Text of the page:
Wednesday, 30 March 2016

Spring! Spring! Spring!

Very glad to see the wild moor horses back at Danby!
Northumberland is a fantastic place. It hums a vibe of difference. I've been visiting and re-visiting some of the crags recently and it's been a very interesting time. There's so much excitement when you visit a new place and Northumberland is one of the more exciting places I've explored.

There's a deep sense here of abandonment and mystery. Talking to local climbers, I get a tangible sense that even they haven't quite got their head around many of the places. For many Sandy Crag or Howlerhurst are adventurous crags that require a powerful motivation to visit. I was talking to the woman who lives in the farm below Howlerhurst the other day and she reckoned I was the first person up there this year!
Howlerhurst Bouldering
On the flip-side, I've been re-visiting a couple of crags I've not been to for 7 or 8 years. I was at Back Bowden yesterday, belaying Anna on some of the classic extreme slabs there. It was really nice to see her grapple and then eventually manage to scrape up them - no mean achievement considering she's only been climbing a year! I also was struck with an enormous wave of awe; It's such a good crag!
Anna on Shine On (E3 5c **)
Back Bowden is one of those places that just oozes class. There are so many cool-looking hard routes there and I just want to climb them all. On and Off the Rocks both look brilliant and Adam Watson's line Purgatory looks like a monster! Even the routes on the dank wall look inspiring. O to be strong!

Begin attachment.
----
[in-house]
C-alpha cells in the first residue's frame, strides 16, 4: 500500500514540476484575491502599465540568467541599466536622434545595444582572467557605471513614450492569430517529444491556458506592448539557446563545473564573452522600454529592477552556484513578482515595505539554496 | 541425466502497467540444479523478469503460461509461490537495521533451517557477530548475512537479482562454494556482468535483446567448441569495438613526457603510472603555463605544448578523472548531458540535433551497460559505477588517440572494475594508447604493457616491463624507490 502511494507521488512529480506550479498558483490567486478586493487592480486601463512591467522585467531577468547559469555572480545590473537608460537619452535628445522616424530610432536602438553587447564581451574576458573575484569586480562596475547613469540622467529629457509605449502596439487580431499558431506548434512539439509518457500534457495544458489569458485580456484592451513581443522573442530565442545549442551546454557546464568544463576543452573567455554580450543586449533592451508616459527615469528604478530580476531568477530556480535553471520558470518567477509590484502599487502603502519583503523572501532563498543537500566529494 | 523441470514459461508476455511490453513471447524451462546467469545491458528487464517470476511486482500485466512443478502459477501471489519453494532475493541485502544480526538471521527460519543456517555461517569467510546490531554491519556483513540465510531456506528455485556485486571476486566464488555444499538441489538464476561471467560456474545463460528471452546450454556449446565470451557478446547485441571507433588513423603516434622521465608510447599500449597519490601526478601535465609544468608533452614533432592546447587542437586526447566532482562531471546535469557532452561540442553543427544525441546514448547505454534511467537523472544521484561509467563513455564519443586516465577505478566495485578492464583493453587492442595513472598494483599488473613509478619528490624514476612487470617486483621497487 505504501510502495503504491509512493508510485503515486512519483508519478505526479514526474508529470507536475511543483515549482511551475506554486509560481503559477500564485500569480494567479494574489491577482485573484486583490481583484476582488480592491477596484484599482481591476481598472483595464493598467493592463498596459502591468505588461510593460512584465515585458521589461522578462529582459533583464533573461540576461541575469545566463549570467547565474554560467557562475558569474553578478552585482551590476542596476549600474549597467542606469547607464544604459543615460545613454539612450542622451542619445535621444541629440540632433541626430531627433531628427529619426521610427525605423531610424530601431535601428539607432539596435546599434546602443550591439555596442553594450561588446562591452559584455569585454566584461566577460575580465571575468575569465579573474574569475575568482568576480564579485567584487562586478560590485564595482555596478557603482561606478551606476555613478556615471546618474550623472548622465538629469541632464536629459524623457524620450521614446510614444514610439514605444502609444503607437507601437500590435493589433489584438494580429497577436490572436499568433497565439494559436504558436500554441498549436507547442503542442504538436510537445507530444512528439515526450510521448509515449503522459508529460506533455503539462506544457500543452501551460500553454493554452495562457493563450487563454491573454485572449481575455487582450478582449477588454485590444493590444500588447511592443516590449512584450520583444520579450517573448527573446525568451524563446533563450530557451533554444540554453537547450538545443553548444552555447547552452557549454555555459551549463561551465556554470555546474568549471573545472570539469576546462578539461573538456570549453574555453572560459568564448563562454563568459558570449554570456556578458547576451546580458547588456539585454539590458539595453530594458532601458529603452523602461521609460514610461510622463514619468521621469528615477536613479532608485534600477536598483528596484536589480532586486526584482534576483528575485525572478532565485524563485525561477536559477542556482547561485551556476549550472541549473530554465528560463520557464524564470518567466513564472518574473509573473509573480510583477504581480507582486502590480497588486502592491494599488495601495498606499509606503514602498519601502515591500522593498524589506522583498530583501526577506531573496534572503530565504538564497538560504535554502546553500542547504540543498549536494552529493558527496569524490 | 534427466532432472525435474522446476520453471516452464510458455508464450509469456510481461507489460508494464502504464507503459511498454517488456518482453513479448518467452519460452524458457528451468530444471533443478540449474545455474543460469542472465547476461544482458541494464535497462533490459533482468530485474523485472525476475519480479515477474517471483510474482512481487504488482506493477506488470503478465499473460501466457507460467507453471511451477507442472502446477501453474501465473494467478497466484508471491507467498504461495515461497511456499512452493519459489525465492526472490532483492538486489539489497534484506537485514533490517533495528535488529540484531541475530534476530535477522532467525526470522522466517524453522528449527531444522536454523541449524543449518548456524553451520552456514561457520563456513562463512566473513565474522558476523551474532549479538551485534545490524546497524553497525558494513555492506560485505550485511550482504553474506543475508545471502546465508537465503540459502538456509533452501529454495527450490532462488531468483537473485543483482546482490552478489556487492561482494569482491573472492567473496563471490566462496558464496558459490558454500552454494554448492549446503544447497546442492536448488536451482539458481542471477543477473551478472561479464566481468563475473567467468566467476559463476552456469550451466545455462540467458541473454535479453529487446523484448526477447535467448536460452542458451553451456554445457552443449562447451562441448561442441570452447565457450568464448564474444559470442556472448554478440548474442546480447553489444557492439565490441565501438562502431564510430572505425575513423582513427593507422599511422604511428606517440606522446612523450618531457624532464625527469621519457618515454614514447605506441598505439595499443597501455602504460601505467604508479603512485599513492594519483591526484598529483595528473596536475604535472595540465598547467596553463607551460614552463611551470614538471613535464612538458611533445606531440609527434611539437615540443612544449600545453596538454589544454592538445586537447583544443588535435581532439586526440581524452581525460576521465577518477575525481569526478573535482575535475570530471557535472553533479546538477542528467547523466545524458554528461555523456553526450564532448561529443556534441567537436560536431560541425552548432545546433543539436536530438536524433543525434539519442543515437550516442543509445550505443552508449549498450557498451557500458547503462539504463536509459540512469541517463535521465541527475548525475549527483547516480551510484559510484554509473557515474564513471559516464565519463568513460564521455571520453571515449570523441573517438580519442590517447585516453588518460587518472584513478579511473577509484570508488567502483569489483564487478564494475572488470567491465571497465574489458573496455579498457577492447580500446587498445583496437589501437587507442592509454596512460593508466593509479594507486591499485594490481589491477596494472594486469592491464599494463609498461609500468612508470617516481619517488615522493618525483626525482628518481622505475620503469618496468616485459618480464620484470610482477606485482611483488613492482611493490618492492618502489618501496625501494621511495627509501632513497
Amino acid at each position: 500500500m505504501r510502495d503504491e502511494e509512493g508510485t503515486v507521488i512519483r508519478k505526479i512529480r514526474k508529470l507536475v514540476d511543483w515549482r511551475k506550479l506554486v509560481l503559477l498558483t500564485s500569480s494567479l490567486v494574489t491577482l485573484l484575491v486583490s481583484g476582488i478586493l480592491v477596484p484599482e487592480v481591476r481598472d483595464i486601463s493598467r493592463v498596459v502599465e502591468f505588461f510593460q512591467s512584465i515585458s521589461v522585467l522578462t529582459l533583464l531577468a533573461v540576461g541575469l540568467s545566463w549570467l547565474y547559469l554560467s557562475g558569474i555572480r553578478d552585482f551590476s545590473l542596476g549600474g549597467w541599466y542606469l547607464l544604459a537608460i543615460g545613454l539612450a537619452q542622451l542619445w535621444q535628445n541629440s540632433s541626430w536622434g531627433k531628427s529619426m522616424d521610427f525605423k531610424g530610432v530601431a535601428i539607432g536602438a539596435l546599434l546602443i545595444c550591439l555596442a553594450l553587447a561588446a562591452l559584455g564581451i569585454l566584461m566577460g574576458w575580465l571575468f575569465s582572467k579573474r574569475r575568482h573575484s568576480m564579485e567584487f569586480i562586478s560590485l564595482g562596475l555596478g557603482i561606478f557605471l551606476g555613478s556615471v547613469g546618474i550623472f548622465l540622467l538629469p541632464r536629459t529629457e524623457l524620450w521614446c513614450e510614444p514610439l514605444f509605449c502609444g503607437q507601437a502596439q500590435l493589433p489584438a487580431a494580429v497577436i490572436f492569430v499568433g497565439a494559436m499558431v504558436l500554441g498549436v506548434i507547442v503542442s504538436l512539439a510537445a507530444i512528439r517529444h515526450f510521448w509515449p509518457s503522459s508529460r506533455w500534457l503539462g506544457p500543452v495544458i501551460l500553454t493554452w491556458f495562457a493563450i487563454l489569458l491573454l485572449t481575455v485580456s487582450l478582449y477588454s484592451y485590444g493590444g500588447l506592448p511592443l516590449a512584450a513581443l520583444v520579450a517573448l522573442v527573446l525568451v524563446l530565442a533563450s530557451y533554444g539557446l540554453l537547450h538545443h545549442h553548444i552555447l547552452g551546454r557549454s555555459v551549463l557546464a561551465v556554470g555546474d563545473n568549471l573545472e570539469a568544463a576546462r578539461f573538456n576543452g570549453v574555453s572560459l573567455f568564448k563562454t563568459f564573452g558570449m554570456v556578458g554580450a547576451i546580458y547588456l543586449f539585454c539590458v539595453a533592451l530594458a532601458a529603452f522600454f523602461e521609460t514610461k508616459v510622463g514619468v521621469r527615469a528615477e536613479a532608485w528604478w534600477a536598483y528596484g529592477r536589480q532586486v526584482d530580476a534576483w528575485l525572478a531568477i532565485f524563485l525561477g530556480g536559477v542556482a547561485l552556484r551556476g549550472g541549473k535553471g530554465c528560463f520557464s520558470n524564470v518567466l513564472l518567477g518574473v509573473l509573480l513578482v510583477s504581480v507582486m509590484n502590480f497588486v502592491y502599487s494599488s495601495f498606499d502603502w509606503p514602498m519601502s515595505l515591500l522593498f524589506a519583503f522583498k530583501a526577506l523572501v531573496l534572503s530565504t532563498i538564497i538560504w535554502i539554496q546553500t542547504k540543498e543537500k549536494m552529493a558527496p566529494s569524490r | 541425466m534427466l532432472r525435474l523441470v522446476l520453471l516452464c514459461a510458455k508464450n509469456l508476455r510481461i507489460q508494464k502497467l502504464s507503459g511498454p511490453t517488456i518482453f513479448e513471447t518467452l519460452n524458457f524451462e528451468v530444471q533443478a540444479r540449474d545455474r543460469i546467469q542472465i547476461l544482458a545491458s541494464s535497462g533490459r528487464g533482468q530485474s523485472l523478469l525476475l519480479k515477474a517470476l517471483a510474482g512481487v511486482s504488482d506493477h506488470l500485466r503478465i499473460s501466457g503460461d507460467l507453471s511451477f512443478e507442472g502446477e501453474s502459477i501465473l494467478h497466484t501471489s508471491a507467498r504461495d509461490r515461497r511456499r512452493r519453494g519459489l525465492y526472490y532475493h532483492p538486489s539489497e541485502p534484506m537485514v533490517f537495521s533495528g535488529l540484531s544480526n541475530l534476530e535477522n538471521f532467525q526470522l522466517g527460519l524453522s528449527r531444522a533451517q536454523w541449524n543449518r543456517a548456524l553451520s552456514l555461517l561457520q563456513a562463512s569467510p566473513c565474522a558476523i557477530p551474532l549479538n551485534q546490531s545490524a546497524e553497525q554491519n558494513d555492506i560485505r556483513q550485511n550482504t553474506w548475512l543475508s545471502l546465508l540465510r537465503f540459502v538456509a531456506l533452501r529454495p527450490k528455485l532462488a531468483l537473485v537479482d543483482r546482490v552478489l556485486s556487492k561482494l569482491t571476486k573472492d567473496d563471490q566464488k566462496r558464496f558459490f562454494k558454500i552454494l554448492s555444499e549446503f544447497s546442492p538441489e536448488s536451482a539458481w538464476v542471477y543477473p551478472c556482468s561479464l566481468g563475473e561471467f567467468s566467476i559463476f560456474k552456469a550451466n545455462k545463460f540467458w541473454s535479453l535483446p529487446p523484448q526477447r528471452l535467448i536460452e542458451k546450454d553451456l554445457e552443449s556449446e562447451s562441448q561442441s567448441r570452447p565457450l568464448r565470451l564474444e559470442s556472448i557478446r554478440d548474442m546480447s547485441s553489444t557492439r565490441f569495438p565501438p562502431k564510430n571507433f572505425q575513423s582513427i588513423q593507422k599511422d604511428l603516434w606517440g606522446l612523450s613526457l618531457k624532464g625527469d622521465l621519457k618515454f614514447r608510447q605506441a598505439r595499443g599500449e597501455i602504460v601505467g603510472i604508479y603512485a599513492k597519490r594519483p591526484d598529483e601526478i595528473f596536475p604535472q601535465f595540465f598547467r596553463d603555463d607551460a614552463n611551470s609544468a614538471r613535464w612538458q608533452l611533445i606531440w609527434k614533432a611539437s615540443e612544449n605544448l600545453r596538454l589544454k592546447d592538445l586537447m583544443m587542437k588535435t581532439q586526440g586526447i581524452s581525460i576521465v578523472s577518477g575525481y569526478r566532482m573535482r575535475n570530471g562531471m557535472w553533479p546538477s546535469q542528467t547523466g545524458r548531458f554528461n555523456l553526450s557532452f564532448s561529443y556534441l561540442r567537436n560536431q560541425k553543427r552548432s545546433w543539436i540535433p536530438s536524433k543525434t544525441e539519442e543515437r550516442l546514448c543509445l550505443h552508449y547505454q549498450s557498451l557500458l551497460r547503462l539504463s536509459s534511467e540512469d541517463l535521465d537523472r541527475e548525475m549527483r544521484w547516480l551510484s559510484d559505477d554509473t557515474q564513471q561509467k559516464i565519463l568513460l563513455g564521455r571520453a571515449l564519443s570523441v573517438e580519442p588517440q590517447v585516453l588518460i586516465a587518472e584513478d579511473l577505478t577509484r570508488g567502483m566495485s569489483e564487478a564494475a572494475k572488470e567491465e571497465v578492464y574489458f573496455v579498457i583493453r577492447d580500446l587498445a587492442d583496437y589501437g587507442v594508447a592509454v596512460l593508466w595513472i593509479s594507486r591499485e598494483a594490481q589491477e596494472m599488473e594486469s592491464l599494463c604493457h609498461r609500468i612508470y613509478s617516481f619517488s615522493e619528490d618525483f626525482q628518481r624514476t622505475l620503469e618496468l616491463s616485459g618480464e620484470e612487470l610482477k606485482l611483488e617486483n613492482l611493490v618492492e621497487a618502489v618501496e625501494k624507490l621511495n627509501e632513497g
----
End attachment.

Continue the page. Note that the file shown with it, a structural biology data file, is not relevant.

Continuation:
Best place on earth?
I feel like every year is a lifetime. You come alive in spring; thrash violently at your zenith in the summer; cram as much as possible into autumn; and then slowly die with the winter. I'm a new man this year, trying to pace myself, resting injuries, building the psyche slowly and eating well.

Tuesday, 8 March 2016

Diets, Links and Inspiration

I've long been wondering about whether I care enough about the Key Heugh arete in order to do it. Yes, it's a cool line. Yes, it's pretty hard. Yes, it's in a fantastic setting on the roof of England. But do I really want it like one of my Moors routes? I've been through this before with routes in Cornwall and the Peak and have always decided that, despite having invested time and energy into something, my heart wasn't really in it. I've been waiting for this moment of abandonment to kick in at Sandy. It hasn't.

I've hit that point in a project where there is no turning back. I don't want to turn back. I've become entranced by the line and the place. I feel it's a part of my life that I will never be able to forget and that I will never be able to forgive myself if I abandon. The path is in a sense now easy, because I have no other option but to continue. There are two types of fear in climbing: the fear of death and the fear that you aren't going to make the correct choice. I no longer have to worry about the latter.

The reason for this clarity of purpose is in a sense the progress that I have made with the route. The session I had last Saturday, whilst being only a subtle improvement on past sessions, was a colossal leap in terms of how secure I felt. Every move now feels like the kind of boulder problem you can do most times. I can link the entire crux section, which is 8 metres long. I'm pretty sure I could link the whole thing if I really got my act together. These artificial targets are of little significance however. What really counts is the way I feel on each hold and move.

The final hard move was one that was really causing me worries. It's not hard at all, but it's sketchy, blind and several metres above the skyhook. I've worked out a different sequence that makes this move a far more attractive proposition. Added to this, I've done some training to improve my (frankly shocking) compression strength. I'm still rubbish at compression sequences, but the result is that I can actually do one of the transitions between holds that before I was getting thrown off over and over again.